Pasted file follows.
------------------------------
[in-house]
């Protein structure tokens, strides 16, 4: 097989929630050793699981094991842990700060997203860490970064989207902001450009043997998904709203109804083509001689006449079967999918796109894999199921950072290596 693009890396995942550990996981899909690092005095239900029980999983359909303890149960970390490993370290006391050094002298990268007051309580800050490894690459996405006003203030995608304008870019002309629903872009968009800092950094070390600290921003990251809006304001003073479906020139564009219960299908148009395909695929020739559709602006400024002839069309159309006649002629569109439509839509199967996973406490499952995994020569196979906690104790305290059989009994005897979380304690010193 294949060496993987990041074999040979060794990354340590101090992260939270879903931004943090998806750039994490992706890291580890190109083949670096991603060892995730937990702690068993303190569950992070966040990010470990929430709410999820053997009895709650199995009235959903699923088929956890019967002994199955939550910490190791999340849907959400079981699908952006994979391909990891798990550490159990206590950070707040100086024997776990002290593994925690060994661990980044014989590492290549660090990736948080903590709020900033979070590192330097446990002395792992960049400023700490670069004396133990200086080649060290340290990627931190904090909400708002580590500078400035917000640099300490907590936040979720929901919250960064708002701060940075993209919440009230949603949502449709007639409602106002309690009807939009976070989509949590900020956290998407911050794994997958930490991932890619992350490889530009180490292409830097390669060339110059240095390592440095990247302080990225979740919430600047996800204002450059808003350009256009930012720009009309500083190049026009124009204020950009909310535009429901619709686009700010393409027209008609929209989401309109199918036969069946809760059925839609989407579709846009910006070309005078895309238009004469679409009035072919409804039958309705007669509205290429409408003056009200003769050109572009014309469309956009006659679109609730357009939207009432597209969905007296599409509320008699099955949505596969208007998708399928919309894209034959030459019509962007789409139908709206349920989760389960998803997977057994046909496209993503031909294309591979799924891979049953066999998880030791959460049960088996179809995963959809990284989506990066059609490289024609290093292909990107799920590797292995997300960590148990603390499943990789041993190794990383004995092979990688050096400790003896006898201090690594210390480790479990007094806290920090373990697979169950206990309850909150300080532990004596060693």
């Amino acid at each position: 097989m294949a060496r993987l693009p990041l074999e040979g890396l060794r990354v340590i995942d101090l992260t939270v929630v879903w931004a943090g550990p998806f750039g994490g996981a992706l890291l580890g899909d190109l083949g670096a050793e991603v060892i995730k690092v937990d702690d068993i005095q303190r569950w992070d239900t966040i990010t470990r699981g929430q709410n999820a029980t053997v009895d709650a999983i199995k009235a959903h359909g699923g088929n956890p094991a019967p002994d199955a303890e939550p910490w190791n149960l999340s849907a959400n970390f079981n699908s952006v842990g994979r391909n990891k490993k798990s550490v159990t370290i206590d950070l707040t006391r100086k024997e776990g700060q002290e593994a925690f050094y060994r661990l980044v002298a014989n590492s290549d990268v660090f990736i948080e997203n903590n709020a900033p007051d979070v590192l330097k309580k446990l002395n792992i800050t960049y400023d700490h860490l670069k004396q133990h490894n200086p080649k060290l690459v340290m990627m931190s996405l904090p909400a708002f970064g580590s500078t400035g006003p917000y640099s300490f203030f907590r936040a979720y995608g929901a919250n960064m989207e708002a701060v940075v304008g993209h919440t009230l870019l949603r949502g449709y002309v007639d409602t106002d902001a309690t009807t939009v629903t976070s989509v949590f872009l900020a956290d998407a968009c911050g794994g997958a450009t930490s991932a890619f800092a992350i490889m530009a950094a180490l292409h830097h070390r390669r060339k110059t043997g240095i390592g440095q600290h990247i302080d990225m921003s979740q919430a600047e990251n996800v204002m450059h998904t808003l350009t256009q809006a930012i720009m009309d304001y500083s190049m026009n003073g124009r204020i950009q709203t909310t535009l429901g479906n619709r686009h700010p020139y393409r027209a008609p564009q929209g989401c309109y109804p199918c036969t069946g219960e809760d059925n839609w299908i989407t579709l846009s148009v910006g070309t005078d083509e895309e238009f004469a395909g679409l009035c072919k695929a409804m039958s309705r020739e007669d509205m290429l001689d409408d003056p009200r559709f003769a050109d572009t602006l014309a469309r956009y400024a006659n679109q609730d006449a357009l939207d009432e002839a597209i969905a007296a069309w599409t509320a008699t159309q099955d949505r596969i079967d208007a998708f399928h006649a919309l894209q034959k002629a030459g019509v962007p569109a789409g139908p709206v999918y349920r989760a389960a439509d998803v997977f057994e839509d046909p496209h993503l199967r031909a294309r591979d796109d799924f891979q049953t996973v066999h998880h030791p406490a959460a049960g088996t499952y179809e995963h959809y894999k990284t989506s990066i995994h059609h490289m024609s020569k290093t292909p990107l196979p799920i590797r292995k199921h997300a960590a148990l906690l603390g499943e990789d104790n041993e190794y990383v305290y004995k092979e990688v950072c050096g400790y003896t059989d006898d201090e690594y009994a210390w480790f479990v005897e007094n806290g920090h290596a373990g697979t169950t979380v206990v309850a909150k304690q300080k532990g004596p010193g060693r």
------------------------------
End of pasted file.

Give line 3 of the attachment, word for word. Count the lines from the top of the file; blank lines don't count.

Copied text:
């Amino acid at each position: 097989m294949a060496r993987l693009p990041l074999e040979g890396l060794r990354v340590i995942d101090l992260t939270v929630v879903w931004a943090g550990p998806f750039g994490g996981a992706l890291l580890g899909d190109l083949g670096a050793e991603v060892i995730k690092v937990d702690d068993i005095q303190r569950w992070d239900t966040i990010t470990r699981g929430q709410n999820a029980t053997v009895d709650a999983i199995k009235a959903h359909g699923g088929n956890p094991a019967p002994d199955a303890e939550p910490w190791n149960l999340s849907a959400n970390f079981n699908s952006v842990g994979r391909n990891k490993k798990s550490v159990t370290i206590d950070l707040t006391r100086k024997e776990g700060q002290e593994a925690f050094y060994r661990l980044v002298a014989n590492s290549d990268v660090f990736i948080e997203n903590n709020a900033p007051d979070v590192l330097k309580k446990l002395n792992i800050t960049y400023d700490h860490l670069k004396q133990h490894n200086p080649k060290l690459v340290m990627m931190s996405l904090p909400a708002f970064g580590s500078t400035g006003p917000y640099s300490f203030f907590r936040a979720y995608g929901a919250n960064m989207e708002a701060v940075v304008g993209h919440t009230l870019l949603r949502g449709y002309v007639d409602t106002d902001a309690t009807t939009v629903t976070s989509v949590f872009l900020a956290d998407a968009c911050g794994g997958a450009t930490s991932a890619f800092a992350i490889m530009a950094a180490l292409h830097h070390r390669r060339k110059t043997g240095i390592g440095q600290h990247i302080d990225m921003s979740q919430a600047e990251n996800v204002m450059h998904t808003l350009t256009q809006a930012i720009m009309d304001y500083s190049m026009n003073g124009r204020i950009q709203t909310t535009l429901g479906n619709r686009h700010p020139y393409r027209a008609p564009q929209g989401c309109y109804p199918c036969t069946g219960e809760d059925n839609w299908i989407t579709l846009s148009v910006g070309t005078d083509e895309e238009f004469a395909g679409l009035c072919k695929a409804m039958s309705r020739e007669d509205m290429l001689d409408d003056p009200r559709f003769a050109d572009t602006l014309a469309r956009y400024a006659n679109q609730d006449a357009l939207d009432e002839a597209i969905a007296a069309w599409t509320a008699t159309q099955d949505r596969i079967d208007a998708f399928h006649a919309l894209q034959k002629a030459g019509v962007p569109a789409g139908p709206v999918y349920r989760a389960a439509d998803v997977f057994e839509d046909p496209h993503l199967r031909a294309r591979d796109d799924f891979q049953t996973v066999h998880h030791p406490a959460a049960g088996t499952y179809e995963h959809y894999k990284t989506s990066i995994h059609h490289m024609s020569k290093t292909p990107l196979p799920i590797r292995k199921h997300a960590a148990l906690l603390g499943e990789d104790n041993e190794y990383v305290y004995k092979e990688v950072c050096g400790y003896t059989d006898d201090e690594y009994a210390w480790f479990v005897e007094n806290g920090h290596a373990g697979t169950t979380v206990v309850a909150k304690q300080k532990g004596p010193g060693r």